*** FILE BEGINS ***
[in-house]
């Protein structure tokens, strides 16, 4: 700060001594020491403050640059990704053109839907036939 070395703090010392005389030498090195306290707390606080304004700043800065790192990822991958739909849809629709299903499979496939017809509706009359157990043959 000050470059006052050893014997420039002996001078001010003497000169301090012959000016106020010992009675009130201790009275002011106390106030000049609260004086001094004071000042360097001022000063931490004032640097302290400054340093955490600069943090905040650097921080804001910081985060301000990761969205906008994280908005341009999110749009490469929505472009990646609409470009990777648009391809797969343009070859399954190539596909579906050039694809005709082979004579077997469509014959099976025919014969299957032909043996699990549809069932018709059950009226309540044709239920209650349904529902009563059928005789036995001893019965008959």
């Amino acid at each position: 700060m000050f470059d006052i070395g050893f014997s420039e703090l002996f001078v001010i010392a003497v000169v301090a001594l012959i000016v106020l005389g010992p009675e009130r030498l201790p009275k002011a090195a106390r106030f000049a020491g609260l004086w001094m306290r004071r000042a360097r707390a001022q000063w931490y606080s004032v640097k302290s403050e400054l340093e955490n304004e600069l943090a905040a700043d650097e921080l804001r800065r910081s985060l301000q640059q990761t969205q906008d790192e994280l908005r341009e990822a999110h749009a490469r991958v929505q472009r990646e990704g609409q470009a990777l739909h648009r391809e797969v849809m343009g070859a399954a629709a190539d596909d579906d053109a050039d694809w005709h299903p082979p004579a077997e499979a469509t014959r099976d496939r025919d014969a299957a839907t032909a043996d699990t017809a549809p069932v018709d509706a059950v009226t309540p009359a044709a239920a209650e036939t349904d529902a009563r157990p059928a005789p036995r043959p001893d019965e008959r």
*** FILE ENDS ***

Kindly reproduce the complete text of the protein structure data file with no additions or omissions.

[in-house]
């Protein structure tokens, strides 16, 4: 700060001594020491403050640059990704053109839907036939 070395703090010392005389030498090195306290707390606080304004700043800065790192990822991958739909849809629709299903499979496939017809509706009359157990043959 000050470059006052050893014997420039002996001078001010003497000169301090012959000016106020010992009675009130201790009275002011106390106030000049609260004086001094004071000042360097001022000063931490004032640097302290400054340093955490600069943090905040650097921080804001910081985060301000990761969205906008994280908005341009999110749009490469929505472009990646609409470009990777648009391809797969343009070859399954190539596909579906050039694809005709082979004579077997469509014959099976025919014969299957032909043996699990549809069932018709059950009226309540044709239920209650349904529902009563059928005789036995001893019965008959």
């Amino acid at each position: 700060m000050f470059d006052i070395g050893f014997s420039e703090l002996f001078v001010i010392a003497v000169v301090a001594l012959i000016v106020l005389g010992p009675e009130r030498l201790p009275k002011a090195a106390r106030f000049a020491g609260l004086w001094m306290r004071r000042a360097r707390a001022q000063w931490y606080s004032v640097k302290s403050e400054l340093e955490n304004e600069l943090a905040a700043d650097e921080l804001r800065r910081s985060l301000q640059q990761t969205q906008d790192e994280l908005r341009e990822a999110h749009a490469r991958v929505q472009r990646e990704g609409q470009a990777l739909h648009r391809e797969v849809m343009g070859a399954a629709a190539d596909d579906d053109a050039d694809w005709h299903p082979p004579a077997e499979a469509t014959r099976d496939r025919d014969a299957a839907t032909a043996d699990t017809a549809p069932v018709d509706a059950v009226t309540p009359a044709a239920a209650e036939t349904d529902a009563r157990p059928a005789p036995r043959p001893d019965e008959r």